Forced evictions, poverty wages and repression is the reality for millions
There is a lot of hype about a Philippines ‘economic miracle’ and high GDP growth rates during the current Benigno Aquino presidency (since 2010). But this is nothing new. GDP grew at roughly the same rates under the previous Arroyo government, even after waves of corruption scandals and political crises that called her administration’s legitimacy into question. Countless governments and institutions like the World Bank have been harping on about the country’s economic growth since the 1970s, but rarely do they call our attention to the nature of that growth or the realities of growing inequality that GDP calculations too often gloss over.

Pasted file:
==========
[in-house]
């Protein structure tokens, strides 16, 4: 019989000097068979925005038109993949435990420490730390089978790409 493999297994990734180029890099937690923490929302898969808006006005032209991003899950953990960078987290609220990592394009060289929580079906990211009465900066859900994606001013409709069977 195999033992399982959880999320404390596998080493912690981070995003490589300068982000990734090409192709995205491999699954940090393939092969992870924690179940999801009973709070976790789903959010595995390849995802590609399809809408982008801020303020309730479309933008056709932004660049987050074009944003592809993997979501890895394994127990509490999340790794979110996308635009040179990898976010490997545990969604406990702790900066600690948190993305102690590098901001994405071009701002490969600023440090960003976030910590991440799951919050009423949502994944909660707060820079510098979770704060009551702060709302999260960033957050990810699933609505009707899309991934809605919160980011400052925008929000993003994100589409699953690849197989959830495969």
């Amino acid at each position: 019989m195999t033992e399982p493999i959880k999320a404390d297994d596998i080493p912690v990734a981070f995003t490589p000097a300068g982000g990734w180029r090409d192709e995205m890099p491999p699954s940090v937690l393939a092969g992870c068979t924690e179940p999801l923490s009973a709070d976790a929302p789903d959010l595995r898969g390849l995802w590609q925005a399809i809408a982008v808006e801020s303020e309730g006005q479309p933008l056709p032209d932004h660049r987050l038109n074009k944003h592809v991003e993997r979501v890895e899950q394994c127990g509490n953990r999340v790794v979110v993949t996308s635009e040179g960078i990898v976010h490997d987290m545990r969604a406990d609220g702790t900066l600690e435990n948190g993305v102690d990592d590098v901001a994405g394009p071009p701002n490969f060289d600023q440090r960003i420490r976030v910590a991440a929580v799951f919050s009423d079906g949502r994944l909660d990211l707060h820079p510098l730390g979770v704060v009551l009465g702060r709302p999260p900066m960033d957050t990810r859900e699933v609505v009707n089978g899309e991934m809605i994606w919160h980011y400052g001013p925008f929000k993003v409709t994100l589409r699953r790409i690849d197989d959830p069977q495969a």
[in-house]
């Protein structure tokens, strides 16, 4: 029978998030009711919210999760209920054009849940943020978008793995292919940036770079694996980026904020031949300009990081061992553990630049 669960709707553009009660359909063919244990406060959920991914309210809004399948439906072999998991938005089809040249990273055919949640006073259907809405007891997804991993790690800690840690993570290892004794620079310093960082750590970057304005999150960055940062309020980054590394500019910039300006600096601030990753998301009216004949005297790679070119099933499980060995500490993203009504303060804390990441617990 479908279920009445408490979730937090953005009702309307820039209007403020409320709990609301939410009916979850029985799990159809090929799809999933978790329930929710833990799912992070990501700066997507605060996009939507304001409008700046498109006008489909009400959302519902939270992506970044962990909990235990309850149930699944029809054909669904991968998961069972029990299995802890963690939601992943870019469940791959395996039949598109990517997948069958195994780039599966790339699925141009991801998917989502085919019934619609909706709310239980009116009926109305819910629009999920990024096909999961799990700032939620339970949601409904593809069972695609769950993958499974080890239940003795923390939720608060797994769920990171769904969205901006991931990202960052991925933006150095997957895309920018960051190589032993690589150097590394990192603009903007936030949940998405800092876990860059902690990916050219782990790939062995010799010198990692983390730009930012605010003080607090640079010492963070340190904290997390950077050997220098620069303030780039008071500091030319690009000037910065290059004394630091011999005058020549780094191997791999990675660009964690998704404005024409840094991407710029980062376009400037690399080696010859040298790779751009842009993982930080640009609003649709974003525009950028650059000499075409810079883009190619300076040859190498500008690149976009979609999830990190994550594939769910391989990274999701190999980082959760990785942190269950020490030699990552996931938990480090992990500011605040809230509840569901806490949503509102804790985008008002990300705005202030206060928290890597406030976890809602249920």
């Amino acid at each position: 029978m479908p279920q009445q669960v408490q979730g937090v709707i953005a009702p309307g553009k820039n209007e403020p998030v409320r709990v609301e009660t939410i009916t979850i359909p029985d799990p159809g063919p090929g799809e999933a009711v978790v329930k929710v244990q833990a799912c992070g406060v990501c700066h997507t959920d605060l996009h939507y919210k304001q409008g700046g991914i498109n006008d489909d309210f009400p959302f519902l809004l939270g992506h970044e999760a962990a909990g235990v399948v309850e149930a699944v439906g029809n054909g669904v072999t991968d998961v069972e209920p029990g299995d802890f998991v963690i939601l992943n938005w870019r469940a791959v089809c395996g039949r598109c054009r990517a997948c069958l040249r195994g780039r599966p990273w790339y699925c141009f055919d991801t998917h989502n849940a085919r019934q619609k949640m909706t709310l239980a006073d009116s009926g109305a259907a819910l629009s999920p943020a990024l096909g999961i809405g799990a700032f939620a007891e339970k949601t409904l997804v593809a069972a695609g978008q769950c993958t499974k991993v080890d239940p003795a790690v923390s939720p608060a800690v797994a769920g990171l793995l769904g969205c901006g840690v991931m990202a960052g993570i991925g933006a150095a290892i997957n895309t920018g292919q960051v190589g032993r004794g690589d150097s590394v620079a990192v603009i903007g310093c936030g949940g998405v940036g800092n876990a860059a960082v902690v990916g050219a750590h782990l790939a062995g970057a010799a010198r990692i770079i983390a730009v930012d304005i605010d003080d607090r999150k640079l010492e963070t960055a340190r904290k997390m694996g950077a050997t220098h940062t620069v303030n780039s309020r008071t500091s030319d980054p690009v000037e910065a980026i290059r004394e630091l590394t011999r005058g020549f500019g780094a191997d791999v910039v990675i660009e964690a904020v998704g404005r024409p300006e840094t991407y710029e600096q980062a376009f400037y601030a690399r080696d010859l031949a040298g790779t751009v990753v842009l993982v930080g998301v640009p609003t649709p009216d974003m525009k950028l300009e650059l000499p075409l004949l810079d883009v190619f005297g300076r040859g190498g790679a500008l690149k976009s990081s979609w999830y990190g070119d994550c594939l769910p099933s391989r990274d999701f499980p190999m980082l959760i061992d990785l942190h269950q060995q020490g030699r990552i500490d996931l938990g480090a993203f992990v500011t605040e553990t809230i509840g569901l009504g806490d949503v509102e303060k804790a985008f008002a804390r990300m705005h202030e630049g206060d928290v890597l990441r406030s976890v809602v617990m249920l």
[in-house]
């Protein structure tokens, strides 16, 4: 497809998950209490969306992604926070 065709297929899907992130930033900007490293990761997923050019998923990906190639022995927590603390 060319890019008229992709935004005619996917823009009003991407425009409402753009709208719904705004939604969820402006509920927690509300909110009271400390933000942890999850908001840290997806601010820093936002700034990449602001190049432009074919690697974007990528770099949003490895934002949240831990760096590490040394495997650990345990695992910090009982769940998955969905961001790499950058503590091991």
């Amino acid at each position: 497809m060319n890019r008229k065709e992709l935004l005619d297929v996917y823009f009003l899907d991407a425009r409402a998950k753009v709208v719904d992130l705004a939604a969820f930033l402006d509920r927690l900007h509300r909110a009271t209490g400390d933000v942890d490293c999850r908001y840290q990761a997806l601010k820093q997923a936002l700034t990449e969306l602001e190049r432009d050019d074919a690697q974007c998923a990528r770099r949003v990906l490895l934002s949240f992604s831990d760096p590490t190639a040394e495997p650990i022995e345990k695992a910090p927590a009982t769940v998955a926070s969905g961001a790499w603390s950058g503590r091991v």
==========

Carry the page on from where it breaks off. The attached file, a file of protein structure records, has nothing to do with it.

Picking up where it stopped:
What has changed is the increase in large-scale investments in speculative real estate and mineral extraction, and commercial-industrial zones where labour rights are weak or non-existant. These are taking up an increasing share of the country’s economy. The Aquino administration has leaped enthusiastically on the opportunity to vest ever more power in the hands of local and foreign capital and their government allies. Already attempts are underway to revise the constitution and invite new waves of trade liberalisation, deregulation, and privatisation.
Widening wealth gap
Aquino’s policies are faithful to the neoliberal template of those that came before him. Public investment in mega-infrastructure has grown while investment in social services (in real terms) has declined. More and more is forked out to corporations – with the government granting millions to guarantee their investments through so-called public-private partnership agreements – while wage rates stagnate and unemployment grows alongside GDP. The first quarter of 2013 saw the rate of Philippine GDP growth outpace that of China, but the previous year saw more than 800,000 farmers lose their livelihoods as well as fisher folk and unskilled labourers. About 26,000 professional, associate professional and technicians lost their jobs.